Call Center Firm Runs Afoul Of Labor Department

A large phone data collection firm was hit with a $550,000 fine this week for allegedly hiring three 13-year-olds to staff its phone banks and for giving too many hours to more than a thousand employees between 14- and 16-years-old.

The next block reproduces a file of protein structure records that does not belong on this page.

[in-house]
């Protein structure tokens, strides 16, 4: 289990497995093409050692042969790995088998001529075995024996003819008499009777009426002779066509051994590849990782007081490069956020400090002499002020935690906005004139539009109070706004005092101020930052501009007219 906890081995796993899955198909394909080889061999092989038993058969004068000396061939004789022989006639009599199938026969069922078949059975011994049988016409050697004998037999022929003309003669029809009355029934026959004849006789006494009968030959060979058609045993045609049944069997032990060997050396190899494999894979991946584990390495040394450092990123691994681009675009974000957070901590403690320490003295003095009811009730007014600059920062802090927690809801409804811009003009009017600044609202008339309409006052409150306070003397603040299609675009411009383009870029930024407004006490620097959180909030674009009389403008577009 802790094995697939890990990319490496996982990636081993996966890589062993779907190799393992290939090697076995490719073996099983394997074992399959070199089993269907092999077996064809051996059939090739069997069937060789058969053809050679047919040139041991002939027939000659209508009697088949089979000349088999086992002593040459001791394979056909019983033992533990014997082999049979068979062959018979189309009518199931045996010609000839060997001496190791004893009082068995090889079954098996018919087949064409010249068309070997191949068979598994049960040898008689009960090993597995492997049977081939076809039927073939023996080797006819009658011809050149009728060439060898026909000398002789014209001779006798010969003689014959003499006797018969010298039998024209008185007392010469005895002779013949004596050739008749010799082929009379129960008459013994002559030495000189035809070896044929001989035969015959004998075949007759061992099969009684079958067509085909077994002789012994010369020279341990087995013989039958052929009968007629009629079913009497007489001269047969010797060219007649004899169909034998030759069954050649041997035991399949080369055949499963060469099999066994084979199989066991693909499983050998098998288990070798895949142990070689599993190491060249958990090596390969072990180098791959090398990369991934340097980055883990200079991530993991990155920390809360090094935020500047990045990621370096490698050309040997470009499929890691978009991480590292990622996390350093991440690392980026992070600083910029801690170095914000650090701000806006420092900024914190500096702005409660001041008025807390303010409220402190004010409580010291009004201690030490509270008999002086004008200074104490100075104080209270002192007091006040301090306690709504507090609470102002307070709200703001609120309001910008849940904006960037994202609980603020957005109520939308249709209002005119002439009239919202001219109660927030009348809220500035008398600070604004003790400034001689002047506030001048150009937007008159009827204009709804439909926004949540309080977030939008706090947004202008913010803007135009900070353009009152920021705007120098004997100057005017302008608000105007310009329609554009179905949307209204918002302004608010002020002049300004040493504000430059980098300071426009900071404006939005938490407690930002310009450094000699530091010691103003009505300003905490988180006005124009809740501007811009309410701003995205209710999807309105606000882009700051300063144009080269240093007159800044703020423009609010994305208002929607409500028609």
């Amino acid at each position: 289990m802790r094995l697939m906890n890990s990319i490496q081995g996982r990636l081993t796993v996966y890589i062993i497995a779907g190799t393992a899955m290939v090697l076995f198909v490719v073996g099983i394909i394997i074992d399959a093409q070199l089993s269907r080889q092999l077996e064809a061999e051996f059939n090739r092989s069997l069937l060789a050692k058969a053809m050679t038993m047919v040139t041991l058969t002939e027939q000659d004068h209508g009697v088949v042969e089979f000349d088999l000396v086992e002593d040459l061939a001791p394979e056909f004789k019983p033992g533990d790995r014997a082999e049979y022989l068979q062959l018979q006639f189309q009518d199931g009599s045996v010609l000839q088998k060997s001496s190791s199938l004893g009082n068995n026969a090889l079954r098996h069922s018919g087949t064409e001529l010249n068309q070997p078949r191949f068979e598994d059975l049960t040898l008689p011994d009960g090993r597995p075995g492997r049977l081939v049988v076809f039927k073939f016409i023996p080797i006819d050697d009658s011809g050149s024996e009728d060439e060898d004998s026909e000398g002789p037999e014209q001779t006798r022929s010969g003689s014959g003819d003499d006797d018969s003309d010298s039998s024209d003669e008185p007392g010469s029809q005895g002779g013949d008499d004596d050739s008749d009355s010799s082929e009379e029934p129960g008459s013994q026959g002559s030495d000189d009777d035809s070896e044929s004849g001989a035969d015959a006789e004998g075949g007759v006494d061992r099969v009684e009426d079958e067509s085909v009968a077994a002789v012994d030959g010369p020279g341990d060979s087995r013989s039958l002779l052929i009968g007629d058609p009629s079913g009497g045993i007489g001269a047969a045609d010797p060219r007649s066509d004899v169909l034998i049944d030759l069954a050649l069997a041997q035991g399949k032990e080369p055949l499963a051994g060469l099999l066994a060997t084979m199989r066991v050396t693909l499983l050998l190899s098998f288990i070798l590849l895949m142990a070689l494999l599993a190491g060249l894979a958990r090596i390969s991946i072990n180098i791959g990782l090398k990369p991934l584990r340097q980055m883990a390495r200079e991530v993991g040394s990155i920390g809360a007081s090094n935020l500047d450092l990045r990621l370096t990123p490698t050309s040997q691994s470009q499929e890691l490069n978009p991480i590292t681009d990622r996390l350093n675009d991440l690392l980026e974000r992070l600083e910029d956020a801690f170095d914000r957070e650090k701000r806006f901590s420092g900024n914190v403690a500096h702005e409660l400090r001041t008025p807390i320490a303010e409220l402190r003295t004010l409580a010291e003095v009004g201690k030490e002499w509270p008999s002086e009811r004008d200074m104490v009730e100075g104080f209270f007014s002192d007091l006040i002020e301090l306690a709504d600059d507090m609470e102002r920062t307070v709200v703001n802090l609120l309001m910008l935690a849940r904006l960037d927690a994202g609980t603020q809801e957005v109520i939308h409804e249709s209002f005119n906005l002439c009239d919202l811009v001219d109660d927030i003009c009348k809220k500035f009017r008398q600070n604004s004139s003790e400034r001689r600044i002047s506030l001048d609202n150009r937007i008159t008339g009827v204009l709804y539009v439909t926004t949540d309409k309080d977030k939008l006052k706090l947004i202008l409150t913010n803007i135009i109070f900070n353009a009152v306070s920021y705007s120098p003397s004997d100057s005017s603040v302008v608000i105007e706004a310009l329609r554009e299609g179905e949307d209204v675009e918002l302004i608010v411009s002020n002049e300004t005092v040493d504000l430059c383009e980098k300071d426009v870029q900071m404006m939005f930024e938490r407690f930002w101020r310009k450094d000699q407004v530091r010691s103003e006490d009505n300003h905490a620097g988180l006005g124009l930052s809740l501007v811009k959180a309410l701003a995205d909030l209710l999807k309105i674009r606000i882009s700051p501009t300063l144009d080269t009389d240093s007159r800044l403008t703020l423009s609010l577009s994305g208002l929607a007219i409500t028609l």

A large phone data collection firm was hit with a $550,000 fine this week for allegedly hiring three 13-year-olds to staff its phone banks and for giving too many hours to more than a thousand employees between 14- and 16-years-old. The Department of Labor fined the Orem, Utah based Western Wats Center for two violations of the Fair Labor Standard Act. First, it alleged that the phone firm hired 1,479 14 and 15-year-olds who worked more than the allowed amount of hours. Under the law, children that age can be employed but cannot work more than three hours per day, 18 hours per week during the school year or 40 hours per week when school is in recess. Second, the Labor Department accused the company of illegally hiring three 13-year-olds. With the exception of farms, 13-year-olds cannot be legally hired in the United States. Stacey Jenkins, the Western Wats' corporate counsel, told Politics that the company has already filed an appeal. The fine came after a months-long investigation with which the company cooperated, he said, and the Labor Department did not reveal many details with the fine’s announcement. "We don't really know the specifics," he said. "There is nothing inherently unlawful about employing individuals between the ages of 14 and 16." Jenkins also explained that of the three 13-year-olds two were mistakenly hired. When the corporate center received the paperwork and noted that they were 13, one had already turned 14 and the other was dismissed. The third was the daughter of one of the company's executives. While the fine is among the largest ever imposed for such a violation, Jenkins pointed out that the company is appealing the severity of the penalty. He also said that even though the number of claims - 1,482 - seems high, that number only represents about 5 percent of the company’s work force. The company, Jenkins added, is not being fined for any sort of abusive work place violations. Jeremy P. Jacobs is the staff writer at Politics. He can be reached at jjacobs@politicsmagazine.com


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